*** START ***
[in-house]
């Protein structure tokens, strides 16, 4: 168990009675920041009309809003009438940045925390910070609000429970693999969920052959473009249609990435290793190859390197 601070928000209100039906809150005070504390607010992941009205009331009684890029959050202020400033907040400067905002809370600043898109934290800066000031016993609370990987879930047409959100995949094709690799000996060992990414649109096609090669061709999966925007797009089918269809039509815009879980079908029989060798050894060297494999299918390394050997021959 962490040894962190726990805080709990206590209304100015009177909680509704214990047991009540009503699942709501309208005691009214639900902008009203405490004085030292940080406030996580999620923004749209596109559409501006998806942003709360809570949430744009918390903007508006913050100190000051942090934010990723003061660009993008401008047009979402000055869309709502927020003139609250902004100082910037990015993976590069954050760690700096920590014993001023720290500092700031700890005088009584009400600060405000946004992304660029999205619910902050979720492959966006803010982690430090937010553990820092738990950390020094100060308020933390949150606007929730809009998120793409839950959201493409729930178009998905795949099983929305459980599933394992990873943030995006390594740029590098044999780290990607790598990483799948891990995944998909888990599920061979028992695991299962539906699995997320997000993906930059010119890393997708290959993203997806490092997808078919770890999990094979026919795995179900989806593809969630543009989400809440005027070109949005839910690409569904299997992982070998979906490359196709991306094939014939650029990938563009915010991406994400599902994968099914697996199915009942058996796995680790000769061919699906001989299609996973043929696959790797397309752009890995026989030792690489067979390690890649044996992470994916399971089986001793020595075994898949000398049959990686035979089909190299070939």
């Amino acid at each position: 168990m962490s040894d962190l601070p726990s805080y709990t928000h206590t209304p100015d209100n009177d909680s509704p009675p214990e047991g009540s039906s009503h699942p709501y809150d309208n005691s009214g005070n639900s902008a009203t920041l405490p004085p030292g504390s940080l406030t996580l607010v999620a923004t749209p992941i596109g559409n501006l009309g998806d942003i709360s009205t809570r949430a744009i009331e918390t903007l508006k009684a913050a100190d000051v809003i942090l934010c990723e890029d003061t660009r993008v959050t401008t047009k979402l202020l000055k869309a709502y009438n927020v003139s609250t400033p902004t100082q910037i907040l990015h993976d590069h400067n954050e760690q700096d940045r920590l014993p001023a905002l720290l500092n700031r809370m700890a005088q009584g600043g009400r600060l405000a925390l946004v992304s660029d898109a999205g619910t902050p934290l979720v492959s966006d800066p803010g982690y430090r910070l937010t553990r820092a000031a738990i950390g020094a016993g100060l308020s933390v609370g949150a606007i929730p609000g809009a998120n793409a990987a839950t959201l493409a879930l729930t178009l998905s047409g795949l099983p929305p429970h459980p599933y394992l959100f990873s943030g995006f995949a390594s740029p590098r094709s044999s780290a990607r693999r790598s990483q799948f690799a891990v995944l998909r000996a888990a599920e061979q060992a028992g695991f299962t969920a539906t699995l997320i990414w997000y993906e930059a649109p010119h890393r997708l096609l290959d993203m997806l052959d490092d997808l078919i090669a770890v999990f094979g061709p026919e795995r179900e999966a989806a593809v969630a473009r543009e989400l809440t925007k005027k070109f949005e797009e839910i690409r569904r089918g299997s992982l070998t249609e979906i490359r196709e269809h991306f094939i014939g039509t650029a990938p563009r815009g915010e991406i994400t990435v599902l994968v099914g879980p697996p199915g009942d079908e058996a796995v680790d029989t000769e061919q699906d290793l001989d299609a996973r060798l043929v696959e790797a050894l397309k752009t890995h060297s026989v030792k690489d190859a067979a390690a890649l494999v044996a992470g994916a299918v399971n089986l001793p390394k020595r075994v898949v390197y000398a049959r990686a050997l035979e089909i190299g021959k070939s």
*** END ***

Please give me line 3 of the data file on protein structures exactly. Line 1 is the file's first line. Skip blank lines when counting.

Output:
């Amino acid at each position: 168990m962490s040894d962190l601070p726990s805080y709990t928000h206590t209304p100015d209100n009177d909680s509704p009675p214990e047991g009540s039906s009503h699942p709501y809150d309208n005691s009214g005070n639900s902008a009203t920041l405490p004085p030292g504390s940080l406030t996580l607010v999620a923004t749209p992941i596109g559409n501006l009309g998806d942003i709360s009205t809570r949430a744009i009331e918390t903007l508006k009684a913050a100190d000051v809003i942090l934010c990723e890029d003061t660009r993008v959050t401008t047009k979402l202020l000055k869309a709502y009438n927020v003139s609250t400033p902004t100082q910037i907040l990015h993976d590069h400067n954050e760690q700096d940045r920590l014993p001023a905002l720290l500092n700031r809370m700890a005088q009584g600043g009400r600060l405000a925390l946004v992304s660029d898109a999205g619910t902050p934290l979720v492959s966006d800066p803010g982690y430090r910070l937010t553990r820092a000031a738990i950390g020094a016993g100060l308020s933390v609370g949150a606007i929730p609000g809009a998120n793409a990987a839950t959201l493409a879930l729930t178009l998905s047409g795949l099983p929305p429970h459980p599933y394992l959100f990873s943030g995006f995949a390594s740029p590098r094709s044999s780290a990607r693999r790598s990483q799948f690799a891990v995944l998909r000996a888990a599920e061979q060992a028992g695991f299962t969920a539906t699995l997320i990414w997000y993906e930059a649109p010119h890393r997708l096609l290959d993203m997806l052959d490092d997808l078919i090669a770890v999990f094979g061709p026919e795995r179900e999966a989806a593809v969630a473009r543009e989400l809440t925007k005027k070109f949005e797009e839910i690409r569904r089918g299997s992982l070998t249609e979906i490359r196709e269809h991306f094939i014939g039509t650029a990938p563009r815009g915010e991406i994400t990435v599902l994968v099914g879980p697996p199915g009942d079908e058996a796995v680790d029989t000769e061919q699906d290793l001989d299609a996973r060798l043929v696959e790797a050894l397309k752009t890995h060297s026989v030792k690489d190859a067979a390690a890649l494999v044996a992470g994916a299918v399971n089986l001793p390394k020595r075994v898949v390197y000398a049959r990686a050997l035979e089909i190299g021959k070939s």